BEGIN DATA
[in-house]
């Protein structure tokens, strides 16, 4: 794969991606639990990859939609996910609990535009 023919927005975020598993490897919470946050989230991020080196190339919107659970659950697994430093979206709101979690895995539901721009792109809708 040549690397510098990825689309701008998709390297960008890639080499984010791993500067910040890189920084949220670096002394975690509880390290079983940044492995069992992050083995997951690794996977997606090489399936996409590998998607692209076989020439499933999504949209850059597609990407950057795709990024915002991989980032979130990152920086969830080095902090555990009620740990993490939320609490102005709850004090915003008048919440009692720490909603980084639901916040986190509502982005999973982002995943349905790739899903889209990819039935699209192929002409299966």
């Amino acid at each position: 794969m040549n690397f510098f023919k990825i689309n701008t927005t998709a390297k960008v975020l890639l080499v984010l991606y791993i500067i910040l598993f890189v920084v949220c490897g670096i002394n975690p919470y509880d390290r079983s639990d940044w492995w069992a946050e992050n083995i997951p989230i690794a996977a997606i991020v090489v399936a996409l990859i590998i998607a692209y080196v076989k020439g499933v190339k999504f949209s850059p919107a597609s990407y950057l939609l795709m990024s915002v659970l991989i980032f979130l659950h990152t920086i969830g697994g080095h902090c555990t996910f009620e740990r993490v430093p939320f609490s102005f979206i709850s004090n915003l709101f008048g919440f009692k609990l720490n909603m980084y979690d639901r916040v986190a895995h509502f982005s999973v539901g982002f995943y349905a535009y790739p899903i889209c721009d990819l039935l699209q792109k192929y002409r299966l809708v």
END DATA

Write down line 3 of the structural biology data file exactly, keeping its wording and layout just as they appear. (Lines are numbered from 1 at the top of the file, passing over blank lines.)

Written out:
């Amino acid at each position: 794969m040549n690397f510098f023919k990825i689309n701008t927005t998709a390297k960008v975020l890639l080499v984010l991606y791993i500067i910040l598993f890189v920084v949220c490897g670096i002394n975690p919470y509880d390290r079983s639990d940044w492995w069992a946050e992050n083995i997951p989230i690794a996977a997606i991020v090489v399936a996409l990859i590998i998607a692209y080196v076989k020439g499933v190339k999504f949209s850059p919107a597609s990407y950057l939609l795709m990024s915002v659970l991989i980032f979130l659950h990152t920086i969830g697994g080095h902090c555990t996910f009620e740990r993490v430093p939320f609490s102005f979206i709850s004090n915003l709101f008048g919440f009692k609990l720490n909603m980084y979690d639901r916040v986190a895995h509502f982005s999973v539901g982002f995943y349905a535009y790739p899903i889209c721009d990819l039935l699209q792109k192929y002409r299966l809708v």